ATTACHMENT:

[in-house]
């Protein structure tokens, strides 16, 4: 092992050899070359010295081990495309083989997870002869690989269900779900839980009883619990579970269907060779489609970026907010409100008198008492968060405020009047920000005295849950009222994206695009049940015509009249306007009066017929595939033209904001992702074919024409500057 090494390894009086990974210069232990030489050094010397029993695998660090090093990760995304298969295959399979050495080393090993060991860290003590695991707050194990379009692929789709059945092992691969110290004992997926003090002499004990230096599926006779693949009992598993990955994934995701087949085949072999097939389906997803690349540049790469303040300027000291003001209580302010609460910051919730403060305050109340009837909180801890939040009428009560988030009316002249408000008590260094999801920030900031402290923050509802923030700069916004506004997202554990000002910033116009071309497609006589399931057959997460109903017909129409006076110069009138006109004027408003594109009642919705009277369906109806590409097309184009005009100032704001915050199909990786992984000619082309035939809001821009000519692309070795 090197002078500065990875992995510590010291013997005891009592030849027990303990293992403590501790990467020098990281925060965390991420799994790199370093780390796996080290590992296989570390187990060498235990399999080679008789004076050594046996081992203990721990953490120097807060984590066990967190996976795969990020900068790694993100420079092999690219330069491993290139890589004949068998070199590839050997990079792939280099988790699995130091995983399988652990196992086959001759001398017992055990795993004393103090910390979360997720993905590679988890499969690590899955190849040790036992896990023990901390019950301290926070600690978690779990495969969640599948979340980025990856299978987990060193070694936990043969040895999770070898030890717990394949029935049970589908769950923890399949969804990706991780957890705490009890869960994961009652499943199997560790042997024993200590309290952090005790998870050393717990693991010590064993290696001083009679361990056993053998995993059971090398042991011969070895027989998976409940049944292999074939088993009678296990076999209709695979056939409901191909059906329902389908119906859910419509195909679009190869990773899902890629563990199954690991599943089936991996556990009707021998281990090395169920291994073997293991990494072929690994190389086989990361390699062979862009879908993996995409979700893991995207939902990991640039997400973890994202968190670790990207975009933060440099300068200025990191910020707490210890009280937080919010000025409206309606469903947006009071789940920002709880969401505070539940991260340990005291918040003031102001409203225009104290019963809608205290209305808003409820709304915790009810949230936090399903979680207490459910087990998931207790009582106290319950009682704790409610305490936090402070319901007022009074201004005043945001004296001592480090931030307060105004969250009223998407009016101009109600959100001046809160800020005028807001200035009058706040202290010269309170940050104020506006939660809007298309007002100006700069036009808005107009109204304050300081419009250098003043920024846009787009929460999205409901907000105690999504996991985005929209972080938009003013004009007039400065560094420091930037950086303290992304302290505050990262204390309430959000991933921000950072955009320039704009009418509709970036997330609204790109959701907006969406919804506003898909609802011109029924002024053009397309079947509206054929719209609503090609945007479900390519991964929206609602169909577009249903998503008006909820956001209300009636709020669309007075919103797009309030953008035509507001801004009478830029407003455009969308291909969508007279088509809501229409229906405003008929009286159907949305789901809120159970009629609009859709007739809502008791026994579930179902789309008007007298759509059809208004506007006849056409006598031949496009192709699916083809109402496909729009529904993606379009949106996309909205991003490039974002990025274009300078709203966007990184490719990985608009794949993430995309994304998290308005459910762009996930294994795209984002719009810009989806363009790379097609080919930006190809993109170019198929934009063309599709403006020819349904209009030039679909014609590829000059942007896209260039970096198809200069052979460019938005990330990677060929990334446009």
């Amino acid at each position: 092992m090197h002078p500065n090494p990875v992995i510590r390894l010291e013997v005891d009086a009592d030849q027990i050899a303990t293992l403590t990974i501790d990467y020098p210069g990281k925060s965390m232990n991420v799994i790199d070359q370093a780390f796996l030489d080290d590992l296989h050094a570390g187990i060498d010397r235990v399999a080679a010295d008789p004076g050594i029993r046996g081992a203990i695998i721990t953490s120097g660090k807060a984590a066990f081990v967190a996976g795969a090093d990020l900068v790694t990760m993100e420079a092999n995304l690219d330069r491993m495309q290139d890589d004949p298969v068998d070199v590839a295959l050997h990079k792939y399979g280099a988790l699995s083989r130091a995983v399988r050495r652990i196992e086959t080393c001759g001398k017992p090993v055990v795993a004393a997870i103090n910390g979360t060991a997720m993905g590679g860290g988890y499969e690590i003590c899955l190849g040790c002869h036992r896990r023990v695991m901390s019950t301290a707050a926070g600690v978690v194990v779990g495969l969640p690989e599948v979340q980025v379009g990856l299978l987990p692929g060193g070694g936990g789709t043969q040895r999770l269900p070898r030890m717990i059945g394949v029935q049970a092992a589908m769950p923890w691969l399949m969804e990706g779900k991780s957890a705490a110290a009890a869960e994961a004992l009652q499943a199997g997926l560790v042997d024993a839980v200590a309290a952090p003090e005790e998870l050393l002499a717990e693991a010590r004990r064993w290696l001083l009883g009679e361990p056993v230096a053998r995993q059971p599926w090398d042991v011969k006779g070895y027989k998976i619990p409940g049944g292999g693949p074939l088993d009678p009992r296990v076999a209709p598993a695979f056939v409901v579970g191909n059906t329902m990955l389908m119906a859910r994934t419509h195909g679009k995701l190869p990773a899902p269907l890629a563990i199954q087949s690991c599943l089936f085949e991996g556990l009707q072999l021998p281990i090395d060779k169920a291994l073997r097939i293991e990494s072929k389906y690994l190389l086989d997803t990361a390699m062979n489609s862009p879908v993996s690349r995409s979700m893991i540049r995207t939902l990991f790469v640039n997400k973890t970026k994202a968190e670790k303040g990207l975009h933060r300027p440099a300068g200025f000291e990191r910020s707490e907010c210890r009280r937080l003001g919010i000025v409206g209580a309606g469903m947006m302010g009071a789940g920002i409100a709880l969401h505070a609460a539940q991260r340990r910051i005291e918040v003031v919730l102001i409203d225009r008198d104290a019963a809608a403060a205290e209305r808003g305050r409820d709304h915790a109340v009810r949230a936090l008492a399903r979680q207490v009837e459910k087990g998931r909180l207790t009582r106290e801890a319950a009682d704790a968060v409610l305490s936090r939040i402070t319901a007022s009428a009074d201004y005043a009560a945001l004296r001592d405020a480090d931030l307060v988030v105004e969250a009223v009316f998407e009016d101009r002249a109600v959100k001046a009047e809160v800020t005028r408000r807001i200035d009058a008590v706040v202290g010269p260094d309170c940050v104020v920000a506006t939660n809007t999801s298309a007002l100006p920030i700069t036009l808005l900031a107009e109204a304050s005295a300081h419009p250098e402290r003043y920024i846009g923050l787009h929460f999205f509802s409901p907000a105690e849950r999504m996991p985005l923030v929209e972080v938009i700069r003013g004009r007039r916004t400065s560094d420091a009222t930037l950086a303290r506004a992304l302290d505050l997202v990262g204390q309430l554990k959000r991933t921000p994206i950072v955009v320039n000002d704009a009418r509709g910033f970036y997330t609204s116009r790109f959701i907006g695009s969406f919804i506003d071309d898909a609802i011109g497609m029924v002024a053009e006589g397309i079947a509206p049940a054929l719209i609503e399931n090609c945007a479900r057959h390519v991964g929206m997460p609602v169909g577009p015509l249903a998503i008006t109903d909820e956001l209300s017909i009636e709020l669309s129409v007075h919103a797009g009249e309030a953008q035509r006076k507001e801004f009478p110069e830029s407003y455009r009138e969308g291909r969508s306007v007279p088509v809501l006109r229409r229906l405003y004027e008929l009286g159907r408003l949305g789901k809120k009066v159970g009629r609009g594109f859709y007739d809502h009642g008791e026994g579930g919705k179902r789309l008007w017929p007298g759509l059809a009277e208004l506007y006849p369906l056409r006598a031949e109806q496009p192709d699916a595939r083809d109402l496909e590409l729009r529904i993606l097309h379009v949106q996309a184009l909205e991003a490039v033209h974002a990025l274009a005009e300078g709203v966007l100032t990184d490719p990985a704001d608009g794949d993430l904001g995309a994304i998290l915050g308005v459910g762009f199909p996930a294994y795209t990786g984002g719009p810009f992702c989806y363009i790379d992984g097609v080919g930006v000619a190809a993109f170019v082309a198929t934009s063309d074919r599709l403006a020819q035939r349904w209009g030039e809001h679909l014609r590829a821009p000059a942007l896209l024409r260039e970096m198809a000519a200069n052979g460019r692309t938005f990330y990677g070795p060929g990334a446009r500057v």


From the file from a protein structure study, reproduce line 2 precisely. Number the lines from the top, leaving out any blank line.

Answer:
């Protein structure tokens, strides 16, 4: 092992050899070359010295081990495309083989997870002869690989269900779900839980009883619990579970269907060779489609970026907010409100008198008492968060405020009047920000005295849950009222994206695009049940015509009249306007009066017929595939033209904001992702074919024409500057 090494390894009086990974210069232990030489050094010397029993695998660090090093990760995304298969295959399979050495080393090993060991860290003590695991707050194990379009692929789709059945092992691969110290004992997926003090002499004990230096599926006779693949009992598993990955994934995701087949085949072999097939389906997803690349540049790469303040300027000291003001209580302010609460910051919730403060305050109340009837909180801890939040009428009560988030009316002249408000008590260094999801920030900031402290923050509802923030700069916004506004997202554990000002910033116009071309497609006589399931057959997460109903017909129409006076110069009138006109004027408003594109009642919705009277369906109806590409097309184009005009100032704001915050199909990786992984000619082309035939809001821009000519692309070795 090197002078500065990875992995510590010291013997005891009592030849027990303990293992403590501790990467020098990281925060965390991420799994790199370093780390796996080290590992296989570390187990060498235990399999080679008789004076050594046996081992203990721990953490120097807060984590066990967190996976795969990020900068790694993100420079092999690219330069491993290139890589004949068998070199590839050997990079792939280099988790699995130091995983399988652990196992086959001759001398017992055990795993004393103090910390979360997720993905590679988890499969690590899955190849040790036992896990023990901390019950301290926070600690978690779990495969969640599948979340980025990856299978987990060193070694936990043969040895999770070898030890717990394949029935049970589908769950923890399949969804990706991780957890705490009890869960994961009652499943199997560790042997024993200590309290952090005790998870050393717990693991010590064993290696001083009679361990056993053998995993059971090398042991011969070895027989998976409940049944292999074939088993009678296990076999209709695979056939409901191909059906329902389908119906859910419509195909679009190869990773899902890629563990199954690991599943089936991996556990009707021998281990090395169920291994073997293991990494072929690994190389086989990361390699062979862009879908993996995409979700893991995207939902990991640039997400973890994202968190670790990207975009933060440099300068200025990191910020707490210890009280937080919010000025409206309606469903947006009071789940920002709880969401505070539940991260340990005291918040003031102001409203225009104290019963809608205290209305808003409820709304915790009810949230936090399903979680207490459910087990998931207790009582106290319950009682704790409610305490936090402070319901007022009074201004005043945001004296001592480090931030307060105004969250009223998407009016101009109600959100001046809160800020005028807001200035009058706040202290010269309170940050104020506006939660809007298309007002100006700069036009808005107009109204304050300081419009250098003043920024846009787009929460999205409901907000105690999504996991985005929209972080938009003013004009007039400065560094420091930037950086303290992304302290505050990262204390309430959000991933921000950072955009320039704009009418509709970036997330609204790109959701907006969406919804506003898909609802011109029924002024053009397309079947509206054929719209609503090609945007479900390519991964929206609602169909577009249903998503008006909820956001209300009636709020669309007075919103797009309030953008035509507001801004009478830029407003455009969308291909969508007279088509809501229409229906405003008929009286159907949305789901809120159970009629609009859709007739809502008791026994579930179902789309008007007298759509059809208004506007006849056409006598031949496009192709699916083809109402496909729009529904993606379009949106996309909205991003490039974002990025274009300078709203966007990184490719990985608009794949993430995309994304998290308005459910762009996930294994795209984002719009810009989806363009790379097609080919930006190809993109170019198929934009063309599709403006020819349904209009030039679909014609590829000059942007896209260039970096198809200069052979460019938005990330990677060929990334446009």